Loudon students make their own kind of music

School band uses garbage cans as instruments

By Robert Wilson knoxnews.com

LOUDON - A passel of Loudon County kids have developed a can-do attitude about music, with emphasis on the "can" part.

And, even if their music would be almost certain to give a symphony conductor bad dreams, they are having fun, and that's what counts.

So say members of the Fort Loudoun Middle School Trashcan Band, 21 youngsters with rhythm in their souls and enough energy to make TVA want to hide in a closet.

Under the direction of 6th-grade teacher Scott Hinds, the band is in its third year of doing exactly what its name implies, using trash cans as musical instruments.

Though admittedly a little heavy on percussion - like 100 percent - the band can coax a variety of sounds from their instruments, depending on where the player hits the can or the lid.

When the band does its pre-performance warm-up, it sounds sort of like you're in an aluminum outbuilding during a Texas hailstorm.

"My ears have calluses," Hinds says.

But, when it comes together, everybody working in sync and on the same beat, it takes on a primal feel and can momentarily make you forget that these are metal trash cans being assaulted with sticks of wood.

The Fort Loudoun Middle School Trashcan Band has been asked to perform at halftime of the Lady Vols' game against Duke on Feb. 16, which will be televised on ESPN2.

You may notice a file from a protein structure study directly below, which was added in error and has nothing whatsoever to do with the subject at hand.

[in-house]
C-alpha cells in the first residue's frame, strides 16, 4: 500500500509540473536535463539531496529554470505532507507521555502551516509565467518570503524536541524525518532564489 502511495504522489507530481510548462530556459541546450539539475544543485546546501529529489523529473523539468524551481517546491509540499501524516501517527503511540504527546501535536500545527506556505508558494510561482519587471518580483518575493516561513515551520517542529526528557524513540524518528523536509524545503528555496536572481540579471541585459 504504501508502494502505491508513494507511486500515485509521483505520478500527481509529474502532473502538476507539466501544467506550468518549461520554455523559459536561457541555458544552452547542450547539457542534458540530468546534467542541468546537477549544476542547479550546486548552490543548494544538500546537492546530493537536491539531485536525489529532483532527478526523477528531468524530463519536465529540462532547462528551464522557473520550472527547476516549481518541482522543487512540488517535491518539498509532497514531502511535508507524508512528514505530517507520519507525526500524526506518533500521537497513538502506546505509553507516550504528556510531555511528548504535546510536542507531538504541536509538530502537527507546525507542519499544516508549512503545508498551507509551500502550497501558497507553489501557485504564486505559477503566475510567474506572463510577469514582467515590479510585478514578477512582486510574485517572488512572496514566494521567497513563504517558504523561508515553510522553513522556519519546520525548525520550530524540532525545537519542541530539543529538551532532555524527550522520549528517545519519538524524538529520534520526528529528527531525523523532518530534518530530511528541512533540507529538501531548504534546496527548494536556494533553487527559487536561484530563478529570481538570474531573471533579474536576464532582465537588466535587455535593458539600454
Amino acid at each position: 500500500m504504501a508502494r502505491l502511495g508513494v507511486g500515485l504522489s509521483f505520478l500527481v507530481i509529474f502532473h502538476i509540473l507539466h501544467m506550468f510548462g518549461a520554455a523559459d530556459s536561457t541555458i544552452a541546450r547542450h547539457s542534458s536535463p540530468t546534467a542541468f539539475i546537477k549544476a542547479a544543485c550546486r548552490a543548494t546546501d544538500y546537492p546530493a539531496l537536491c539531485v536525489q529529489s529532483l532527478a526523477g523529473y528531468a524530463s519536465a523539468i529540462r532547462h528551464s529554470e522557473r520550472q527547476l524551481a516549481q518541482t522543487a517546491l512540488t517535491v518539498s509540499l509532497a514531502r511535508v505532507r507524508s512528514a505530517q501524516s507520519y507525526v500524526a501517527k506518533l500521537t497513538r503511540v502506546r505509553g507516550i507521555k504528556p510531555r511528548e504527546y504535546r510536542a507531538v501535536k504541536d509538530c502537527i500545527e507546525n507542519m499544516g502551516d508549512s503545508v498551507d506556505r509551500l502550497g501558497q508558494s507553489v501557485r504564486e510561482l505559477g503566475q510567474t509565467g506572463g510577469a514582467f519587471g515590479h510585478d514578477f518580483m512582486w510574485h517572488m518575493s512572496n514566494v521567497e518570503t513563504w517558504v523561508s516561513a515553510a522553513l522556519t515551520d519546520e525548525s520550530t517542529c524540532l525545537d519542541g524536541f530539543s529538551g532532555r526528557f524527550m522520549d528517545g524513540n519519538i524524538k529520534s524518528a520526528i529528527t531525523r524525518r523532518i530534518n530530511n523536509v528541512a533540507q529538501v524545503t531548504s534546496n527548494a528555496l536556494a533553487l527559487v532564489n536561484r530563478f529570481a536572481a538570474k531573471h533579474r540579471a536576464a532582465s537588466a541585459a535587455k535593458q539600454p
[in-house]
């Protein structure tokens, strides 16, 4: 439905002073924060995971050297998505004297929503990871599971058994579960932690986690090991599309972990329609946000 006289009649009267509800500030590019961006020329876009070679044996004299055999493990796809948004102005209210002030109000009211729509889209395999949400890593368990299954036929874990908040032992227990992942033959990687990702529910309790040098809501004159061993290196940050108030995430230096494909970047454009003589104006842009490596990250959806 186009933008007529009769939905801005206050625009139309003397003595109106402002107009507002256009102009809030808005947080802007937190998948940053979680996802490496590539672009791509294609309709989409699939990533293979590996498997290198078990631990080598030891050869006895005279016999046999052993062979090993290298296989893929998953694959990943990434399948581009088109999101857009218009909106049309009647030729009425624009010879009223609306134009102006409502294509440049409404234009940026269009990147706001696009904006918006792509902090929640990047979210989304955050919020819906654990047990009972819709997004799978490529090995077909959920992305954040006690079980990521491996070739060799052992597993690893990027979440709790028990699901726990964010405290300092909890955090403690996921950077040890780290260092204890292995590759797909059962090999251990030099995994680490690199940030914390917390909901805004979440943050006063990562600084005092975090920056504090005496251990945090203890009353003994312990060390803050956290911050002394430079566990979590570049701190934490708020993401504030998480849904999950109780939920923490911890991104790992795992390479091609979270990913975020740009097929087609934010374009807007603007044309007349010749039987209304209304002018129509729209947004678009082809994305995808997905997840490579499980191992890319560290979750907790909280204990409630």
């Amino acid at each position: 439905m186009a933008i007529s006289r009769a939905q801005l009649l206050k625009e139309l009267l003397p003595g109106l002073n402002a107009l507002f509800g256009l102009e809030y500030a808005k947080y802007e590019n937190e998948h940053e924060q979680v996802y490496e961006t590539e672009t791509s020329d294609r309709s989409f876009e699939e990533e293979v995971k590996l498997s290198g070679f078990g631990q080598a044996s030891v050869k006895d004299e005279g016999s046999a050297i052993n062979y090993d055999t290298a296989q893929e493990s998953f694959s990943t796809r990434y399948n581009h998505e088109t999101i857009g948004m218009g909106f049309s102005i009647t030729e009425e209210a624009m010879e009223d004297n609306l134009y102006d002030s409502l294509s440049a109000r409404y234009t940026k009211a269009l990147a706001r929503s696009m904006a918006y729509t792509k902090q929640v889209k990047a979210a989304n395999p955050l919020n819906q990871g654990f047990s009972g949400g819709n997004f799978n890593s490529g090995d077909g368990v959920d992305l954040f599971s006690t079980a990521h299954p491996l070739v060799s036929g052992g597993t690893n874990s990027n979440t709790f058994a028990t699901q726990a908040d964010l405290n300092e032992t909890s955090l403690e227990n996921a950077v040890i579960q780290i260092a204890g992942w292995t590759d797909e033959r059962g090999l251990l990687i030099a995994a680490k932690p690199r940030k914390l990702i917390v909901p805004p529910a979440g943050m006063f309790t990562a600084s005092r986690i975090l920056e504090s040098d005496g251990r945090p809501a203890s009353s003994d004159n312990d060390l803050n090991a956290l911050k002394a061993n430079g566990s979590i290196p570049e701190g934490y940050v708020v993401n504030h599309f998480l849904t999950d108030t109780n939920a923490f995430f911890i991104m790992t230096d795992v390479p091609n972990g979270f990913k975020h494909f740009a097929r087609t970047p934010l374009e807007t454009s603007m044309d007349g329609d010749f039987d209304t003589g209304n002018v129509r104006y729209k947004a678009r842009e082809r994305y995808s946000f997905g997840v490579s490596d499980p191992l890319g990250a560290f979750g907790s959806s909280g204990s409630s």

The trash-can band program is supported by a 21st Century Community Learning Centers grant, which basically buys trash cans and drumsticks, Hinds says.

They don't need a sound system; they are plenty loud without one.

The Trashcan Band is an extra-curricular activity at Fort Loudoun that has become so popular that Hinds had 50 kids audition this school year for the 21 spots with the band. Kids stay after school to beat the dickens out of a trash can, along with their like-minded friends.

Some, like 7th-grader Joe Burch, 12, are into music beyond trash cans. He plays drums with a rock band ("and some country") and clarinet in the school band.

Joe, along with Alissa Bradshaw, 13; Zach Garner, 13; and Dakota Green, 14, all 8th-graders, said the activity provides a release after a tough school day.

"You get rid of, like, anger and stuff," Alissa said. "If you're angry, you can go beat on something."

It's somewhat more structured than that, but all agree the Trashcan Band can put a cork in their aggressions, at least for a while.

And they are unanimous in one other thing. They think Hinds is the coolest.

He's "one of the family," Zach says.

"He's like a big kid," Alissa says.

Hinds, who is in the early stages of his teaching career, is a showman, playing rockabilly slap bass with the Maryville-based band Pistol Creek: Catch of the Day. He is moderately famous for his exaggerated, energetic movement and for occasionally standing on his doghouse bass as he plays.

Hinds says the band members come up with about half their rhythms on their own, and he provides the other half.

The routines have intricate timings, and the kids even add some choreographed moves where they hit each other's cans - trash cans, that is - and pop their sticks together. Some use the trash-can lids as cymbals.

All in all, it's an exercise in teamwork, problem-solving and discipline, and the kids really get a bang out of it, you might say.